Aims Habitat loss and fragmentation are the leading causes of global biodiversity decline. How fragmentation (leading to edge effects, increased isolation and declining habitat size) interacts with top-down processes like vertebrate herbivory, an important driver of vegetation structure and composition in many ecosystems, is poorly quantified. Interactions between fragmentation and changes in herbivory may exacerbate their individual influences on plant growth, with implications for management of native plant communities within fragmented landscapes. We examined the effects of habitat fragmentation on herbivore activity, and also how both fragmentation and mammalian herbivory influence growth of understorey plant species.
    Methods This study was conducted at the Wog Wog habitat fragmentation experiment, located in south-eastern New South Wales, Australia. We use herbivore exclusion plots across an experimentally fragmented landscape to assess the interactive effects of fragmentation and herbivory on the growth of four plant species that vary in growth form and rarity in the landscape.
    Important findings We observed species-specific responses to both herbivory and fragmentation, but no additive or interactive effects between these drivers. We show that a reduction in herbivore activity within fragments does not correspond with an increase in plant growth, even for the most palatable species. Rather, top-down processes continue to operate across the fragmented landscape. Although changes in habitat conditions within fragments appear to negatively influence both plant growth and mammalian herbivore activity, it is likely that alterations to bottom-up effects (i.e. fragmentation) may be more important than top-down effects (i.e. herbivores) for the species under investigation. The species-specific response of plants to herbivory or fragmentation may have implications for temporal and spatial population persistence in fragmented landscapes and ultimately fragment vegetation structure.
    Paula Lorenzo, Jonatan Rodríguez, Luís González, Susana Rodríguez-Echeverría
    2017, 10 (4): 610-617.
    Abstract ( 143 )   PDF   Save
    Aims The tree legume Acacia dealbata Link is an aggressive Australian invader that severely affects abiotic and biotic compartments of ecosystems worldwide. This invasive species outcompetes native plant communities through direct competition, changes in microhabitat and soil properties under the canopy and the release of allelopathic compounds. However, these effects are usually studied separately and under controlled conditions. The objective of this study was to evaluate the combined effect of these modifications exerted by A. dealbata on the establishment of native and invasive species in the field.
    Methods A full factorial experiment was performed in order to test the combined effect of microhabitat, soil type and allelopathy on the establishment of the invasive A. dealbata and three native species in the field (North–West Spain). We sowed seeds of native or invasive species in pots with different soil type (soil collected under A. dealbata or Pinus pinaster), allelopathy status (soil treated or untreated with activated carbon) and microhabitat (under the canopy of A. dealbata or P. pinaster). The number and total biomass of established plants were evaluated after 8 months. Soil abiotic properties were determined in all soils.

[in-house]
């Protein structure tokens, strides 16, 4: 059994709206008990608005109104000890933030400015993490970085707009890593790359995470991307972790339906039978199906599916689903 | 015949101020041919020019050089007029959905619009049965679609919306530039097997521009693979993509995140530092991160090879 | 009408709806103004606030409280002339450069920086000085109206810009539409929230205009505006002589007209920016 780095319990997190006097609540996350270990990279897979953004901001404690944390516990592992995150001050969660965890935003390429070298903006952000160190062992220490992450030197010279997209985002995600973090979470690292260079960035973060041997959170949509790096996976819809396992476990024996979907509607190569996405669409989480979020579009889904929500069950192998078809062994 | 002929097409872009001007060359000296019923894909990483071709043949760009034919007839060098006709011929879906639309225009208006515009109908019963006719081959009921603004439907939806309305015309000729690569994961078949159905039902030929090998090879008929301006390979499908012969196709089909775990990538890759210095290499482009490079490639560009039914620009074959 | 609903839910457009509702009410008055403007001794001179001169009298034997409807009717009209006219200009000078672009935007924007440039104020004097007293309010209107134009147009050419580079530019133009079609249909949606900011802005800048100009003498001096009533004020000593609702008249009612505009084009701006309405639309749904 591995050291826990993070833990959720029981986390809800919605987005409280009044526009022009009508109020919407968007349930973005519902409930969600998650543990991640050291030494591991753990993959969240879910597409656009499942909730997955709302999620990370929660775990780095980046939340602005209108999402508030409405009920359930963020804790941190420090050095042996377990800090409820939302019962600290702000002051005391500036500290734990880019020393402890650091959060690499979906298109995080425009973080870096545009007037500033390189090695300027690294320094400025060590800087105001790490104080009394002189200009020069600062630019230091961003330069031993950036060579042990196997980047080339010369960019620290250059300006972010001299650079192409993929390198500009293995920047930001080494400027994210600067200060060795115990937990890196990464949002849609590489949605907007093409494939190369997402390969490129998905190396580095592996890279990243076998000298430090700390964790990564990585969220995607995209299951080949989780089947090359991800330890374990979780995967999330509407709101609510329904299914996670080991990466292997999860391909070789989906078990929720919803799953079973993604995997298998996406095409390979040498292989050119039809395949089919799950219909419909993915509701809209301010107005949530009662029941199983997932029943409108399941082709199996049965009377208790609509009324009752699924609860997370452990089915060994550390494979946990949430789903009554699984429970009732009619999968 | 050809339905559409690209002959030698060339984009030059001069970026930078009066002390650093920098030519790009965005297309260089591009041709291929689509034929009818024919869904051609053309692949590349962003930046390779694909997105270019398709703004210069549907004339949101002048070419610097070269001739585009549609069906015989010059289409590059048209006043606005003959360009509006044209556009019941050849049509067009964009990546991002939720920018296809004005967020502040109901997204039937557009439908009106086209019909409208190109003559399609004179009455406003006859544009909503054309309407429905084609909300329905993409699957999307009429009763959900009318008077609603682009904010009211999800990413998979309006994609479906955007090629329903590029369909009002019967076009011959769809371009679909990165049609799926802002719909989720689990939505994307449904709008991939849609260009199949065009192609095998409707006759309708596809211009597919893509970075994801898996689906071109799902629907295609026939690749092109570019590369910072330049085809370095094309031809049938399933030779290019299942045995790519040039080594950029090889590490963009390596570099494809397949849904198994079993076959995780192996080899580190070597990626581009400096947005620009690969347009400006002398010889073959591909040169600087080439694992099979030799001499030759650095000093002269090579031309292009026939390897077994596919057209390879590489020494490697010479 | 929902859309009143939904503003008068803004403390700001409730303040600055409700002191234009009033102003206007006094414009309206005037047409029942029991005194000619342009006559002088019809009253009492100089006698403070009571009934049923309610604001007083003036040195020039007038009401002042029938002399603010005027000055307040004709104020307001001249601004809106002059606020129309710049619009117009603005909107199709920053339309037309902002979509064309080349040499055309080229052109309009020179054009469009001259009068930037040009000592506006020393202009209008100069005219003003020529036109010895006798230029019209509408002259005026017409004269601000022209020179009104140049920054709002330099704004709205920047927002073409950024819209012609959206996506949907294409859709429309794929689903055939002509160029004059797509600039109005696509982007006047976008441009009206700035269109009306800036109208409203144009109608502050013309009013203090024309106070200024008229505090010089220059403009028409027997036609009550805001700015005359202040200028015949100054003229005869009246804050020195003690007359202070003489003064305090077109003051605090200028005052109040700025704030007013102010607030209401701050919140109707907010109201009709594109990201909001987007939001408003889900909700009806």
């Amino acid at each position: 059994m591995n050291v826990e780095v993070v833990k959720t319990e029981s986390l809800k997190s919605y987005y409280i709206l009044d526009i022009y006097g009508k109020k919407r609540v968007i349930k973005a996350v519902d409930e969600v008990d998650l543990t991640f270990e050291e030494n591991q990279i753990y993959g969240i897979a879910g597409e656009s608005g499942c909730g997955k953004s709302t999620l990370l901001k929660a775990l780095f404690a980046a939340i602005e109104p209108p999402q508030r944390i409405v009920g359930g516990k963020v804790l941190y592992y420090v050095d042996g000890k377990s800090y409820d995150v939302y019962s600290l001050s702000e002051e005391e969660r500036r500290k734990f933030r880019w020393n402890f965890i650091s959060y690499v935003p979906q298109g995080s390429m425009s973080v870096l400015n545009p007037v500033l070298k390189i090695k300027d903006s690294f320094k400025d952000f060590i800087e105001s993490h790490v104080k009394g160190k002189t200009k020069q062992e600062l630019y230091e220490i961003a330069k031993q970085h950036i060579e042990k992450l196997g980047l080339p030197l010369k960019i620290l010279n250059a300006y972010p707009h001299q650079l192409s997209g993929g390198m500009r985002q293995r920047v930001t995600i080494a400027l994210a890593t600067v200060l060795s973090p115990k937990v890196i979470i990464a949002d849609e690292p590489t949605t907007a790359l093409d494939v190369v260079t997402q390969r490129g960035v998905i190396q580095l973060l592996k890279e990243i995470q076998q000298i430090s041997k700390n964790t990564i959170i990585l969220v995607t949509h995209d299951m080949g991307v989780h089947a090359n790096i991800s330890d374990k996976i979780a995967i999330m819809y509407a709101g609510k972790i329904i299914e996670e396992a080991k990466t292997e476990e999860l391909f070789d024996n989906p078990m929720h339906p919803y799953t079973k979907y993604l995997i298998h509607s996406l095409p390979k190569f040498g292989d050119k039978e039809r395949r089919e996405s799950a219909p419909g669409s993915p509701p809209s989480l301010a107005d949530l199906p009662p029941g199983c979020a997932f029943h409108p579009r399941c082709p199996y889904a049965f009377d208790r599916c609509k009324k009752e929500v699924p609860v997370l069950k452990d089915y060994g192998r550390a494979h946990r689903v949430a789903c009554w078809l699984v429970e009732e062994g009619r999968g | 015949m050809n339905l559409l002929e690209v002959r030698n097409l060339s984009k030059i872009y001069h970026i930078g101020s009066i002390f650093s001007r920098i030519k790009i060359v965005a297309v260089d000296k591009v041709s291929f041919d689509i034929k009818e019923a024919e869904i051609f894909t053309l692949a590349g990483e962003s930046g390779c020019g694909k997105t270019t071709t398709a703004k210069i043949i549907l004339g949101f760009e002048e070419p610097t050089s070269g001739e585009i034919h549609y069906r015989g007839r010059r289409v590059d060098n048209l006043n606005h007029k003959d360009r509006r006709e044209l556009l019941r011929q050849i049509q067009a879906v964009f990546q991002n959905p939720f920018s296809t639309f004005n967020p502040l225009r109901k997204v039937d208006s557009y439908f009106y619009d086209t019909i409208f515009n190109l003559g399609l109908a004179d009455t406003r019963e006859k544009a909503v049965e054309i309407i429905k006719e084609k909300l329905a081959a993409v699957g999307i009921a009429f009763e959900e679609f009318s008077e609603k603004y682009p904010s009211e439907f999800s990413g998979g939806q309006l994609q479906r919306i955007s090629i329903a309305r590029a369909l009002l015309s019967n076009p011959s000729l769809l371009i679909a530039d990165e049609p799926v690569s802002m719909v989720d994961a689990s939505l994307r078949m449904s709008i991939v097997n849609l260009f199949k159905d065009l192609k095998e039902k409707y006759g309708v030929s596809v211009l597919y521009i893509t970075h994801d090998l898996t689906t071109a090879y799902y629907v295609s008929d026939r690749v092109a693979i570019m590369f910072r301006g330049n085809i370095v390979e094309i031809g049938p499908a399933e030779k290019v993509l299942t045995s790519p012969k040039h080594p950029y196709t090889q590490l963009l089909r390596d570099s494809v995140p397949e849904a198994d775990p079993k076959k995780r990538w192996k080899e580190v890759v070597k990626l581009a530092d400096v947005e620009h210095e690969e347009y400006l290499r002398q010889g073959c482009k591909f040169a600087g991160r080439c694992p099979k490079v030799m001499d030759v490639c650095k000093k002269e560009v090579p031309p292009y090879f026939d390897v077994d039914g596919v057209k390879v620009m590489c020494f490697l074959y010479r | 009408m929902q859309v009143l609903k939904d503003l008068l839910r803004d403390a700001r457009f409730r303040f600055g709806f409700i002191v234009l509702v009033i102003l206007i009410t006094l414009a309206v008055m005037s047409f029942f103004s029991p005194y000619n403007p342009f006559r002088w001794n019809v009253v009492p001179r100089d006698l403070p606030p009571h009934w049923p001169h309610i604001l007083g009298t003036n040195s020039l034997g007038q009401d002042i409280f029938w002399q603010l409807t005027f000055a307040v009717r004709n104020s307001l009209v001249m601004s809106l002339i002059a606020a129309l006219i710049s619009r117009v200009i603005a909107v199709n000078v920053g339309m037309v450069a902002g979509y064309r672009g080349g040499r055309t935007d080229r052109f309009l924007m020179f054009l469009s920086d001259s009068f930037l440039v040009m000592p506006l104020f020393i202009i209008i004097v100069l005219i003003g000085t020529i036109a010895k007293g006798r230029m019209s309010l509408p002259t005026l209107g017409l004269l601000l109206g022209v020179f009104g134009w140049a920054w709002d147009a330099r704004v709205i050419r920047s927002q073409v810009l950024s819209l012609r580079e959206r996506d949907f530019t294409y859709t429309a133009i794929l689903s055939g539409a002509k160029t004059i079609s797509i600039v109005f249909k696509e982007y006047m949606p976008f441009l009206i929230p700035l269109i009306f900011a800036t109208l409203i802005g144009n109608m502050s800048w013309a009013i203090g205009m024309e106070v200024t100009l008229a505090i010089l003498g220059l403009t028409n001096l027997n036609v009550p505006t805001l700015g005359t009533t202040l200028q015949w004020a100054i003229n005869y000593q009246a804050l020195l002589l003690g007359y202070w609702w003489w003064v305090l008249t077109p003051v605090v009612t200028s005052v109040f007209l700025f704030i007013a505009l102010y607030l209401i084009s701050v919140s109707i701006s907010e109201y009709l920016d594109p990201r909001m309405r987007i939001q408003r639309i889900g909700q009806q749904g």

Important findings The establishment of native and invasive species was significantly affected by the microhabitat, with a higher number of seedlings under the native forest (P. pinaster). The establishment of A. dealbata seedlings was also significantly promoted by its own soil. A negligible effect of allelopathy was detected on the establishment and growth of both invasive and native species. We conclude that (i) the main factor affecting seedling establishment was microhabitat rather than changes in soil properties or allelopathy, (ii) soil modifications by A. dealbata promote the establishment of its own seedlings, contributing to the progress of invasion and (iii) allelochemicals released by A. dealbata do not seem to play a key role for the establishment of native and invasive plants under field conditions in the European non-native range.
    Hong Qian
    2017, 10 (4): 618-625.
    Abstract ( 141 )   PDF   Save
    Aims The tropical conservatism hypothesis (TCH) links environmental tolerance, diversification, dispersal and evolutionary history in explaining why warm, wet tropical regions harbor more species than colder, drier regions. The TCH is considered as a dominant explanation for broad-scale patterns of species richness across the globe, such as the latitudinal diversity gradient. At its core, the TCH predicts a positive relationship between clade age and temperature. Here, I test this prediction using a data set of angiosperm tree assemblages from Malesia.
    Methods I assembled an altitudinal gradient of 15 communities of angiosperm trees. I calculated the mean family age (MFA) of tree species for each community. I used ordinary regression analysis and spatial autoregression analysis to determine the relationships of species richness and MFA with elevation, temperature and precipitation. I used correlation analysis to assess relationships between paired variables.
    Important findings MFA is negatively correlated with tree species richness, and increases with elevation and decreases with temperature for the altitudinal gradient. MFA remains significantly increasing with decreasing temperature along the altitudinal gradient after accounting for spatial autocorrelation in a species-ordination space. The negative relationship between clade age and temperature along the altitudinal gradient in Malesia is contrary to the TCH.